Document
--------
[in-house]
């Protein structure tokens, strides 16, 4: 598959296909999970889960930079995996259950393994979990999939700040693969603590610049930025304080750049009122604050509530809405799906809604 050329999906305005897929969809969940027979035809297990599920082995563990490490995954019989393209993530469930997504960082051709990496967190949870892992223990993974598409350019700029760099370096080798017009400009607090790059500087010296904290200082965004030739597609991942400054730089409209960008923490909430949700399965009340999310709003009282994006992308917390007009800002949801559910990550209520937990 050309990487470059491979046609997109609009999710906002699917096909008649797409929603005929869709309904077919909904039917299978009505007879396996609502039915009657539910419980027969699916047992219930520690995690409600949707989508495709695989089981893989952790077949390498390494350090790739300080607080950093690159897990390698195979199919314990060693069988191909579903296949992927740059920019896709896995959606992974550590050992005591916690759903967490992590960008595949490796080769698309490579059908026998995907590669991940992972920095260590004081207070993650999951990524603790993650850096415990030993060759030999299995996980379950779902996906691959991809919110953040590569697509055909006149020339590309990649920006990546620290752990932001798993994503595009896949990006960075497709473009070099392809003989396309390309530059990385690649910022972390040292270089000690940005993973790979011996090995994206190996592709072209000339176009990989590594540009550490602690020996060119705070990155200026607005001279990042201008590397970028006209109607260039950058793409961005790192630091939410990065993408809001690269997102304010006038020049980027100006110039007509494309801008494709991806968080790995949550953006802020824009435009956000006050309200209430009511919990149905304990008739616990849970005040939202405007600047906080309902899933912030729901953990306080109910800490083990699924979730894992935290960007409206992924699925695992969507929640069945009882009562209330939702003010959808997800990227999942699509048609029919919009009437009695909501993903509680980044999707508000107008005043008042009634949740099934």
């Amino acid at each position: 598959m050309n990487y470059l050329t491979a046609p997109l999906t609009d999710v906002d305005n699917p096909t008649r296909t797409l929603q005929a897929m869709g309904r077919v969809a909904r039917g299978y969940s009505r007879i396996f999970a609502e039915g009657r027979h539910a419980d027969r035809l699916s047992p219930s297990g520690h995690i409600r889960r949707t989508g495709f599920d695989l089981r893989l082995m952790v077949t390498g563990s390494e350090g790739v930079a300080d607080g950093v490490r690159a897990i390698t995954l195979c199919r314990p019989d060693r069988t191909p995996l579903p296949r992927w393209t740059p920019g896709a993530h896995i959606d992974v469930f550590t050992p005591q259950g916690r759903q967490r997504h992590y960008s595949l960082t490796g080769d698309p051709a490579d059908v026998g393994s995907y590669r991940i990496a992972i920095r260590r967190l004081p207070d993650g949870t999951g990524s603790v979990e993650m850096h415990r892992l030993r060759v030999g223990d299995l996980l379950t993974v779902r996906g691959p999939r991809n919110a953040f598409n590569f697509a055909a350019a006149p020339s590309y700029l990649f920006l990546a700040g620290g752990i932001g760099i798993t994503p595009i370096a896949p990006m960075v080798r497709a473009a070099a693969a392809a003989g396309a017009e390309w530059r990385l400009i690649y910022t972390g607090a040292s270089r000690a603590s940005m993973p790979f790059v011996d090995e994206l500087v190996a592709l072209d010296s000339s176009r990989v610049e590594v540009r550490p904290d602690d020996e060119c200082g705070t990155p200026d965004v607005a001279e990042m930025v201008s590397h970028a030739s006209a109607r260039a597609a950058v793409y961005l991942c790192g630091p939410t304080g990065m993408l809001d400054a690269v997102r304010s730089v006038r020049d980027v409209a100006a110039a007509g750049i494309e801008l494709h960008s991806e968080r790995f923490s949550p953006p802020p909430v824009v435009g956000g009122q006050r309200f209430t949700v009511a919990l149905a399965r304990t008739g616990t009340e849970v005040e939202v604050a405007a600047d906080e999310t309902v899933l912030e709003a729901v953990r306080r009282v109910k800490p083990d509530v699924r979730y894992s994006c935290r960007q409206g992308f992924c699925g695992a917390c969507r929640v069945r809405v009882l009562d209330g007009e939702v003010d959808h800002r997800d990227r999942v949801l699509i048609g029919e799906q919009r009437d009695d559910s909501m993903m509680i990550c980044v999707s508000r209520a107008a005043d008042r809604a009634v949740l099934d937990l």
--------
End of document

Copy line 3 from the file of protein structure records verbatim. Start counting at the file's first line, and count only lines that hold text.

């Amino acid at each position: 598959m050309n990487y470059l050329t491979a046609p997109l999906t609009d999710v906002d305005n699917p096909t008649r296909t797409l929603q005929a897929m869709g309904r077919v969809a909904r039917g299978y969940s009505r007879i396996f999970a609502e039915g009657r027979h539910a419980d027969r035809l699916s047992p219930s297990g520690h995690i409600r889960r949707t989508g495709f599920d695989l089981r893989l082995m952790v077949t390498g563990s390494e350090g790739v930079a300080d607080g950093v490490r690159a897990i390698t995954l195979c199919r314990p019989d060693r069988t191909p995996l579903p296949r992927w393209t740059p920019g896709a993530h896995i959606d992974v469930f550590t050992p005591q259950g916690r759903q967490r997504h992590y960008s595949l960082t490796g080769d698309p051709a490579d059908v026998g393994s995907y590669r991940i990496a992972i920095r260590r967190l004081p207070d993650g949870t999951g990524s603790v979990e993650m850096h415990r892992l030993r060759v030999g223990d299995l996980l379950t993974v779902r996906g691959p999939r991809n919110a953040f598409n590569f697509a055909a350019a006149p020339s590309y700029l990649f920006l990546a700040g620290g752990i932001g760099i798993t994503p595009i370096a896949p990006m960075v080798r497709a473009a070099a693969a392809a003989g396309a017009e390309w530059r990385l400009i690649y910022t972390g607090a040292s270089r000690a603590s940005m993973p790979f790059v011996d090995e994206l500087v190996a592709l072209d010296s000339s176009r990989v610049e590594v540009r550490p904290d602690d020996e060119c200082g705070t990155p200026d965004v607005a001279e990042m930025v201008s590397h970028a030739s006209a109607r260039a597609a950058v793409y961005l991942c790192g630091p939410t304080g990065m993408l809001d400054a690269v997102r304010s730089v006038r020049d980027v409209a100006a110039a007509g750049i494309e801008l494709h960008s991806e968080r790995f923490s949550p953006p802020p909430v824009v435009g956000g009122q006050r309200f209430t949700v009511a919990l149905a399965r304990t008739g616990t009340e849970v005040e939202v604050a405007a600047d906080e999310t309902v899933l912030e709003a729901v953990r306080r009282v109910k800490p083990d509530v699924r979730y894992s994006c935290r960007q409206g992308f992924c699925g695992a917390c969507r929640v069945r809405v009882l009562d209330g007009e939702v003010d959808h800002r997800d990227r999942v949801l699509i048609g029919e799906q919009r009437d009695d559910s909501m993903m509680i990550c980044v999707s508000r209520a107008a005043d008042r809604a009634v949740l099934d937990l």